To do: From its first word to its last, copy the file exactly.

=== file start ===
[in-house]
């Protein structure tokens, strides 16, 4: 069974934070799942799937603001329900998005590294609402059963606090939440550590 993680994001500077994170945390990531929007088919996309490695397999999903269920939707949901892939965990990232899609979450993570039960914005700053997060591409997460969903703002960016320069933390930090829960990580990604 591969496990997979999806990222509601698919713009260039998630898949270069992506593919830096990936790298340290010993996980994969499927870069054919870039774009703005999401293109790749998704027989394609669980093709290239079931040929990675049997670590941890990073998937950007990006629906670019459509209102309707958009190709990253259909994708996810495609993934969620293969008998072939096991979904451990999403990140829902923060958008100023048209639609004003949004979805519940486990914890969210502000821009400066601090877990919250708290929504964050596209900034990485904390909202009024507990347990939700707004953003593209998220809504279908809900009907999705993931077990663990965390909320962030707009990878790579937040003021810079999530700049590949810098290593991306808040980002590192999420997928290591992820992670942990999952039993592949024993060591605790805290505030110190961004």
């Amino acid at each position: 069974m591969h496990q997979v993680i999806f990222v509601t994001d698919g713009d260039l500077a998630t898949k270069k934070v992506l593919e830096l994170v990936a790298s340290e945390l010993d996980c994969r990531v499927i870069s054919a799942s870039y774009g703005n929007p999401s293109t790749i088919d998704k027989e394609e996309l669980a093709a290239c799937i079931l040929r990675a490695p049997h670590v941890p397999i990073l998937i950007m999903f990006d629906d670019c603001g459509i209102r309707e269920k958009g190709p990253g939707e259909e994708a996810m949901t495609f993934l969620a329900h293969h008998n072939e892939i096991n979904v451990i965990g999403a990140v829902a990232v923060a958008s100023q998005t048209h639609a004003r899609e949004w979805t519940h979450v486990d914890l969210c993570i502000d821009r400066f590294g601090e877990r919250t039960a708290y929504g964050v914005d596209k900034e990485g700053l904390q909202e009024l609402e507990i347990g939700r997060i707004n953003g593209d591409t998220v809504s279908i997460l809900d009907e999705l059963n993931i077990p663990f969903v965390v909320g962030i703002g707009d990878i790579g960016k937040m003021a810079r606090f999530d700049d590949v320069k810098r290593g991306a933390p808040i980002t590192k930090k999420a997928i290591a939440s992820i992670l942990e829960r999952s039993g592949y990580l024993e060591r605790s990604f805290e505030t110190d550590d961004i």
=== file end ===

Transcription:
[in-house]
């Protein structure tokens, strides 16, 4: 069974934070799942799937603001329900998005590294609402059963606090939440550590 993680994001500077994170945390990531929007088919996309490695397999999903269920939707949901892939965990990232899609979450993570039960914005700053997060591409997460969903703002960016320069933390930090829960990580990604 591969496990997979999806990222509601698919713009260039998630898949270069992506593919830096990936790298340290010993996980994969499927870069054919870039774009703005999401293109790749998704027989394609669980093709290239079931040929990675049997670590941890990073998937950007990006629906670019459509209102309707958009190709990253259909994708996810495609993934969620293969008998072939096991979904451990999403990140829902923060958008100023048209639609004003949004979805519940486990914890969210502000821009400066601090877990919250708290929504964050596209900034990485904390909202009024507990347990939700707004953003593209998220809504279908809900009907999705993931077990663990965390909320962030707009990878790579937040003021810079999530700049590949810098290593991306808040980002590192999420997928290591992820992670942990999952039993592949024993060591605790805290505030110190961004």
């Amino acid at each position: 069974m591969h496990q997979v993680i999806f990222v509601t994001d698919g713009d260039l500077a998630t898949k270069k934070v992506l593919e830096l994170v990936a790298s340290e945390l010993d996980c994969r990531v499927i870069s054919a799942s870039y774009g703005n929007p999401s293109t790749i088919d998704k027989e394609e996309l669980a093709a290239c799937i079931l040929r990675a490695p049997h670590v941890p397999i990073l998937i950007m999903f990006d629906d670019c603001g459509i209102r309707e269920k958009g190709p990253g939707e259909e994708a996810m949901t495609f993934l969620a329900h293969h008998n072939e892939i096991n979904v451990i965990g999403a990140v829902a990232v923060a958008s100023q998005t048209h639609a004003r899609e949004w979805t519940h979450v486990d914890l969210c993570i502000d821009r400066f590294g601090e877990r919250t039960a708290y929504g964050v914005d596209k900034e990485g700053l904390q909202e009024l609402e507990i347990g939700r997060i707004n953003g593209d591409t998220v809504s279908i997460l809900d009907e999705l059963n993931i077990p663990f969903v965390v909320g962030i703002g707009d990878i790579g960016k937040m003021a810079r606090f999530d700049d590949v320069k810098r290593g991306a933390p808040i980002t590192k930090k999420a997928i290591a939440s992820i992670l942990e829960r999952s039993g592949y990580l024993e060591r605790s990604f805290e505030t110190d550590d961004i």